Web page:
A fake minimalist Kit Kat ad went viral and the actual candy brand noticed, the host of The Bachelor has stepped away from the series after defending the racist actions of a contestant, Kendall Jenner is also facing backlash for cultural appropriation after starting a tequila brand, and the internet has a lot of thoughts about Disney’s new Cruella trailer—plus more youth news to end your week!
Earlier this week, an ad featuring a Kit Kat bar simply placed between a daily calendar schedule of Zoom calls quickly went viral, causing a frenzy of admiration, confusion, and even debate. But here’s the catch: It wasn’t an official ad created by the candy company. Sam Hennig, a creative designer for Something Big, made the ad on spec as a part of a creative project called One Minute Briefs. After sharing it in a post on LinkedIn that received 10K likes and more than 200 comments, it quickly made its way to Twitter. Because of its quick viral fame, the actual Kit Kat brand noticed—and reached out to Hennig if they could share it across their own social channels where they specifically promoted it across the U.K., Germany, and Czech Republic. According to Hennig, he feels like his simple ad resonated with so many people because of its “relevance with an audience juggling the demands of working remotely,” and he told The Drum that he wanted to go with a “minimalist approach.” He previously used the same “block” idea for a fake Cadbury’s ad, and credited a friend and fellow freelance creative director for suggesting to do the Kit Kat.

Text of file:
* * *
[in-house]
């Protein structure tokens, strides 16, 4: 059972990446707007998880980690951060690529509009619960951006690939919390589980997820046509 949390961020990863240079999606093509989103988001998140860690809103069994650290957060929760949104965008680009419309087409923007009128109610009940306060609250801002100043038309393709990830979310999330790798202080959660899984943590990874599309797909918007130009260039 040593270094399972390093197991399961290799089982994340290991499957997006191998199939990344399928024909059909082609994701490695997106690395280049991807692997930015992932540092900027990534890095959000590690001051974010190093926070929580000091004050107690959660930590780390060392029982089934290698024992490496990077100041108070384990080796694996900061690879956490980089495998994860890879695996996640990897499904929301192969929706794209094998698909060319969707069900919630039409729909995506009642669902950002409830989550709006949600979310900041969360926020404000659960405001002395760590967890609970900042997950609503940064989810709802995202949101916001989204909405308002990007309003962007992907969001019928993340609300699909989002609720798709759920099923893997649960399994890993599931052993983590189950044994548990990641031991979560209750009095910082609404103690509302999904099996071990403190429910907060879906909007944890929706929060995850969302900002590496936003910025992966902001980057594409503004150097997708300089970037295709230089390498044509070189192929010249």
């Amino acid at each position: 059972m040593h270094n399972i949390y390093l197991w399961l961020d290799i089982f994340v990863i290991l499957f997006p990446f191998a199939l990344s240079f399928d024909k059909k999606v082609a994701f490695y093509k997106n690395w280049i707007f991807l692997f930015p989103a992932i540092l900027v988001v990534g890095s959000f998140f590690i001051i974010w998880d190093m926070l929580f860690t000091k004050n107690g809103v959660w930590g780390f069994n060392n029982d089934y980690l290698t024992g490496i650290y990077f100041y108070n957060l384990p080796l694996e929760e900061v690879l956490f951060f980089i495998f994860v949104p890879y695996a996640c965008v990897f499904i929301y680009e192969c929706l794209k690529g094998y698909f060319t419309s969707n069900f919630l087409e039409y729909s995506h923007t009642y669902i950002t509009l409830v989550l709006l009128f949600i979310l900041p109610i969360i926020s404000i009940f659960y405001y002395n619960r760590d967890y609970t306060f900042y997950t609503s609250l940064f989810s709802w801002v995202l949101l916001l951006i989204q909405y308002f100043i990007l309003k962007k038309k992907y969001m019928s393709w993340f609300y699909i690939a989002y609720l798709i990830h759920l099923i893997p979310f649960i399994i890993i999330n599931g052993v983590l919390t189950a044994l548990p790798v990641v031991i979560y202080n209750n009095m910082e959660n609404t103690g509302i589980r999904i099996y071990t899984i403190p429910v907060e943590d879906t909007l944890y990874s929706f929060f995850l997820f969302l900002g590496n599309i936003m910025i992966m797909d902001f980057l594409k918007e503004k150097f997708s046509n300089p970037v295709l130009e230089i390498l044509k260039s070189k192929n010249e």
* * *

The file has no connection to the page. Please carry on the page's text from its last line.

As brands and influencers attempt to take steps toward change following last summer’s Black Lives Matter protests, scripted and unscripted shows are trying their best too. Longtime reality show favorite The Bachelor’s “racial reckoning has been a long time coming,” and while casting current star Matt James as the franchise’s first ever Black bachelor is a step in the right direction, the show took a step backward following last week’s debacle surrounding Chris Harrison. The host took a “temporary hiatus” following a controversial (and now viral) Extra interview, which sparked a lot of backlash from users on social media. In the interview, conducted by formerThe Bachelorette contestant Rachel Lindsay, Harrison defended current contestant Rachael Kirkconnell for past racist photos that resurfaced in which she was found wearing a Native American costume and attending a plantation-themed party. Harrison and Kirkconnel have since apologized. Lindsay, who was the first Black lead on The Bachelorette in 2017, said she would not be renewing her contract with The Bachelor franchise (where she hosts the “Bachelor Nation” podcast and makes cameo appearances in various episodes) when it is up due to Harrison’s comments. The quick backlash and response to Harrison and Kirkconnell aligns with how young consumers aren’t afraid to call out racial insensitivity when their brands (or in this case, cable network TV show). However, in the last year, some fans have been taking matters in their own hands to improve the franchise’s diversity. Following the protests last summer, the “Bachelor Diversity Campaign” was officially created by frustrated viewers. As part of the campaign, they launched a site and social media accounts (all of which have hundreds and thousands of followers) that voice their concerns over the franchise and created an outline of 13 anti-racist standards for ABC and Warner Bros. to meet and uphold. They also have a petition on Change.org (which has been signed by more than 163K fans) which ranged from casting a Black lead in Season 25 of The Bachelor (which led to this current season with Matt James) to issuing public apologies for past wrongdoings.